In the beginning Halldor took the matter as if it were not so very far from his mind, and they exchanged words concerning the terms of the purchase; and when they felt that he was not so far from coming to terms, Thorkell joined eagerly in the talk, and tried to bring the bargain to a point. Then Halldor began to draw back rather, but they pressed him all the more; yet at last it came to this, that he was the further from the bargain the closer they pressed him.

Then said Thorkell, "Do you not see, kinsman Thorstein, how this is going? Halldor has delayed the matter for us all day long, and we have sat here listening to his fooling and wiles. Now if you want to buy the land we must come to closer quarters."

Thorstein then said he must know what he had to look forward to, and bade Halldor now come out of the shadow as to whether he was willing to come to the bargain.

Halldor answered, "I do not think I need keep you in the dark as to this point, that you will have to go home tonight without any bargain struck."

Then said Thorstein, "Nor do I think it needful to delay making known to you what we have in our mind to do; for we, deeming that we shall get the better of you by reason of the odds on our side, have bethought us of two choices for you: one choice is, that you do this matter willingly and take in return our friendship; but the other, clearly a worse one, is, that you now stretch out your hand against your own will and sell me the land of Herdholt."

But when Thorstein spoke in this outrageous manner, Halldor leapt up so suddenly that the brooch was torn from his cloak, and said, "Something else will happen before I utter that which is not my will."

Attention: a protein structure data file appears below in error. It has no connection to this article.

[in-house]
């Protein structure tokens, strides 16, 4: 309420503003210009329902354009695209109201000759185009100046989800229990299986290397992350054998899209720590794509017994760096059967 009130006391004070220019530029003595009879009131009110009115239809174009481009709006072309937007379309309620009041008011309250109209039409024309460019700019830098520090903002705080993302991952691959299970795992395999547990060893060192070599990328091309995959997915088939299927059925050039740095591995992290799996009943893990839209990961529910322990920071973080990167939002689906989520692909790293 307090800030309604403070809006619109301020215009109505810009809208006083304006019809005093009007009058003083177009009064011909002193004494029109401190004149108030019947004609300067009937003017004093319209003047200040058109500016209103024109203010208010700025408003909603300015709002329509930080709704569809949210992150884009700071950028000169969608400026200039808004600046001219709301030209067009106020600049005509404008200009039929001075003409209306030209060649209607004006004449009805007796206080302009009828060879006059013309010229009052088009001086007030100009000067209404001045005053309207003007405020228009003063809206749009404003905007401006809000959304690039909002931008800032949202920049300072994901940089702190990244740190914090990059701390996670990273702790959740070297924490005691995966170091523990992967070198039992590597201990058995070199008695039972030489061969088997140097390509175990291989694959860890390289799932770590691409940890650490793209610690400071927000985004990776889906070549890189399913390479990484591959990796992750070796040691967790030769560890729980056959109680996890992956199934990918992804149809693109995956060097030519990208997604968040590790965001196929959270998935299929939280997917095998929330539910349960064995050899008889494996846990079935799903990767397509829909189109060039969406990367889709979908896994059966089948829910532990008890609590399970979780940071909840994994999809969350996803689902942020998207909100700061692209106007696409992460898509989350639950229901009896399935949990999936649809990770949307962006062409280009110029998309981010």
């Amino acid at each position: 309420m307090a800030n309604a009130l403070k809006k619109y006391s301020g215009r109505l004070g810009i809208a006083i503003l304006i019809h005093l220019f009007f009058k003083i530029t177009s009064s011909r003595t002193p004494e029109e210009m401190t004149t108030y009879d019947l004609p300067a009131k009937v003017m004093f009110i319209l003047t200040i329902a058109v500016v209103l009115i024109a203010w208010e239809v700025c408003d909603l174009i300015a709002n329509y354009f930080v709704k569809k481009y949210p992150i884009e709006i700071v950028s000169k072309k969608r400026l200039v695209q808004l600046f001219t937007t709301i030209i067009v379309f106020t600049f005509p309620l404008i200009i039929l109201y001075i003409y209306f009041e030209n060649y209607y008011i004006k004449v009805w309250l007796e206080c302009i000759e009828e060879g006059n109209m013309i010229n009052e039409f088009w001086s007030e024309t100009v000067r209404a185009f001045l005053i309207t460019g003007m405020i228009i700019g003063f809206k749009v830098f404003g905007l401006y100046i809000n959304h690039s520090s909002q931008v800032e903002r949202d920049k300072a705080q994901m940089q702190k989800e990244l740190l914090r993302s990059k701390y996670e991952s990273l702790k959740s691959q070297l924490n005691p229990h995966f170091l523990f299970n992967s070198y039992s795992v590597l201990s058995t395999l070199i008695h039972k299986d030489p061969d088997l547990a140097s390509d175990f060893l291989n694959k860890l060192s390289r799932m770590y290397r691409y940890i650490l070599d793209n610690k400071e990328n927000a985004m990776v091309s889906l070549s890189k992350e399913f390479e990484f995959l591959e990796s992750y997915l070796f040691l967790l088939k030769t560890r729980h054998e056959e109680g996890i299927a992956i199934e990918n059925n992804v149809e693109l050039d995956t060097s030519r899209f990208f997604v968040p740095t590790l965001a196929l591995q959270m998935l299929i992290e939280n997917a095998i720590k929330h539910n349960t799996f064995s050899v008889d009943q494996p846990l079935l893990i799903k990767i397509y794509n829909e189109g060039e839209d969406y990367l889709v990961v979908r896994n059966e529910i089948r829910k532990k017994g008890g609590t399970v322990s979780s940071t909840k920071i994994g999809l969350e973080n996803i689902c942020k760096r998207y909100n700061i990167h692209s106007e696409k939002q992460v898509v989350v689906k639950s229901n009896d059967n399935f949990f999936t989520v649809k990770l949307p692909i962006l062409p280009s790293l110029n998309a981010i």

"What is that?" said Thorstein.

"A poleaxe will stand on your head from one of the worst of men, and thus cast down your insolence and unfairness."

Thorkell answered, "That is an evil prophecy, and I hope it will not be fulfilled; and now I think there is ample cause why you, Halldor, should give up your land and have nothing for it."

Then Halldor answered, "Sooner you will be embracing the sea- tangle in Broadfirth than I sell my land against my own will."

Halldor went home after that, and the men he had sent for came crowding up to the place. Thorstein was of the wrothest, and wanted forthwith to make an onset on Halldor. Thorkell bade him not to do so, "for that is the greatest enormity at such a season as this; but when this season wears off, I shall not stand in the way of his and ours clashing together."

Halldor said he was given to think he would not fail in being ready for them. After that they rode away and talked much together of this their journey; and Thorstein, speaking thereof, said that, truth to tell, their journey was most wretched. "But why, kinsman Thorkell, were you so afraid of falling on Halldor and putting him to some shame?"

Thorkell answered, "Did you not see Beiner, who stood over you with the axe reared aloft? Why, it was an utter folly, for forthwith on seeing me likely to do anything, he would have driven that axe into your head."

They rode now home to Lea-shaws; and Lent wears and Passion Week sets in.